Organiser's Guide - Badges

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Organiser's Guide - Badges

First impressions count. Save your guests potential social embarrassment with some smart name tags.

Has any invention done more to prevent acute social embarrassment than the humble name badge? We’ve all been at an event, got into an in-depth conversation with a stranger that somehow slides from the canapés to catastrophic relationships, then realised we haven’t a clue who we’re talking to. That’s where the name badge comes in. A quick squint at bosom or lapel, and your blushes have been saved. It’s Natalia from Smersh!

Too often, however, this vital piece of party armoury is left to the last minute. How often have you turned up to a party and been forced to circulate with a freezer label slowly peeling off your Prada? Not glamorous.

Quite apart from the style hit your guests have to endure if you label them like a bag of frozen Bolognese sauce (be sure to just write their name, not their best-before date), think of the psychological impact. The name badge is almost certainly the first tangible object they’ll handle when arriving at your event, before that much-needed glass of Champagne. A badge that feels cheap and nasty sends a clear signal about your event. One that pretty much screams: ‘cheese-and-pineapple hedgehog ahoy!’


So, we’ve convinced you to put a little forethought, effort – and budget – into your name badges. The first thing to think about is timings. Badge-printing companies can turn orders around in just a few days, but why put them (and you) under that kind of pressure? Remember, each badge has to be proof-read. And there could be a cost implication, too. If you want to attach your badges to branded lanyards, for instance, most suppliers will need about four weeks’ notice, as nine times out of 10, lanyards are made in China. A short-notice order will have to be made in the UK, often for at least twice the price.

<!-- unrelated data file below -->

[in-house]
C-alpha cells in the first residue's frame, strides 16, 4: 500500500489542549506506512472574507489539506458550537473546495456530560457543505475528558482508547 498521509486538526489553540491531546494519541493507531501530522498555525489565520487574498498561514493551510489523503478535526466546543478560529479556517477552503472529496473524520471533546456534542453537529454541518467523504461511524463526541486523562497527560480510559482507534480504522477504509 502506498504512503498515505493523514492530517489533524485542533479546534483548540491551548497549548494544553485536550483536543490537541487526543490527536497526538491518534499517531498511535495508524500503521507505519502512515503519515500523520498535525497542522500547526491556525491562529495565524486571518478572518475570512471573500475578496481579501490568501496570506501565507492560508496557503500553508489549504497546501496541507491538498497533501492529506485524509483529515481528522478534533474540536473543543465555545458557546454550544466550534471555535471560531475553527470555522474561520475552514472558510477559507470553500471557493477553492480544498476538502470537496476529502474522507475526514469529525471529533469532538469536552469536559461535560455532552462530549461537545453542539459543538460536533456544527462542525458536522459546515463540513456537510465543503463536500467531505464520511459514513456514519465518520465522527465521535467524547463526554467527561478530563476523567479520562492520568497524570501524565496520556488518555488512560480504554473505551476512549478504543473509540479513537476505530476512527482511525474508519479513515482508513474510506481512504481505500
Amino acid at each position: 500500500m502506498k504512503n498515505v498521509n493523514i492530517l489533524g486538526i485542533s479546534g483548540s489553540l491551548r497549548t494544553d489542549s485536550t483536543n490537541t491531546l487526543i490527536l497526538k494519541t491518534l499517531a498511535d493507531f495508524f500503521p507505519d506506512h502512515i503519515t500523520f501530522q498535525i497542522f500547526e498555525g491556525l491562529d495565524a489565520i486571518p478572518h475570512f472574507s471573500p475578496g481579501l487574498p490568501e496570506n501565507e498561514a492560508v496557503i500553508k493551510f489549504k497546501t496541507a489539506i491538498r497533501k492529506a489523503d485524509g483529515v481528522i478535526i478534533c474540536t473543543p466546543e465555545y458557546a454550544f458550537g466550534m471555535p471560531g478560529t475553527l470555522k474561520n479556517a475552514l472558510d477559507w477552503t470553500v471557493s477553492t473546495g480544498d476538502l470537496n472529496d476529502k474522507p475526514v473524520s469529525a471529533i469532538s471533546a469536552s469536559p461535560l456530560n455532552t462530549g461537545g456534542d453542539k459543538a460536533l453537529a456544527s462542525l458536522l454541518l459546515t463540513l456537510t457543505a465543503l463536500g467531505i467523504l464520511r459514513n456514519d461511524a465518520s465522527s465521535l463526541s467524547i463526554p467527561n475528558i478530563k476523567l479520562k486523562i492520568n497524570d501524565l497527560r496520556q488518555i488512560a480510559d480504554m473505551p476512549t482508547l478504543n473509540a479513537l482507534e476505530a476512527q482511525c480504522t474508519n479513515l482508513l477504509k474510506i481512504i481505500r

The days of four-colour screen printing are long gone. Most badge suppliers are used to receiving professionally designed artwork. If you haven’t got a designer in the team, don’t worry: more and more suppliers have programmes on their websites that make it easy for laymen to design badges themselves.

For those who won’t have a confirmed guest list until late in the day, don’t think you’ll have to forego branded badges and resort to clumsy handwriting instead. The best badge companies can provide complete systems that allow you to print branded badges in seconds as and when your guests arrive.

A word of warning – not all your guests have perfect vision. Test out different font sizes on your dullest-eyed colleagues to make sure names are legible, as there’s no point in wearing name badges that can’t be read from distances of more than four inches.

Consider whether you want a bar-code or (more likely nowadays) a QR code on each badge. For an event with seminars in break-out rooms, these make real sense as you can easily track who’s been where.

If your company hosts a lot of events, then think about your team. It makes real sense to have solid, branded, badges made for each staff member to wear. You might want to look after the badges between events, otherwise they soon go missing.

And finally, make sure your support staff aren’t wearing the same badges as your guests. Few things are more embarrassing than engaging a bright young thing in conversation, only to find they’re supposed to be clearing glasses.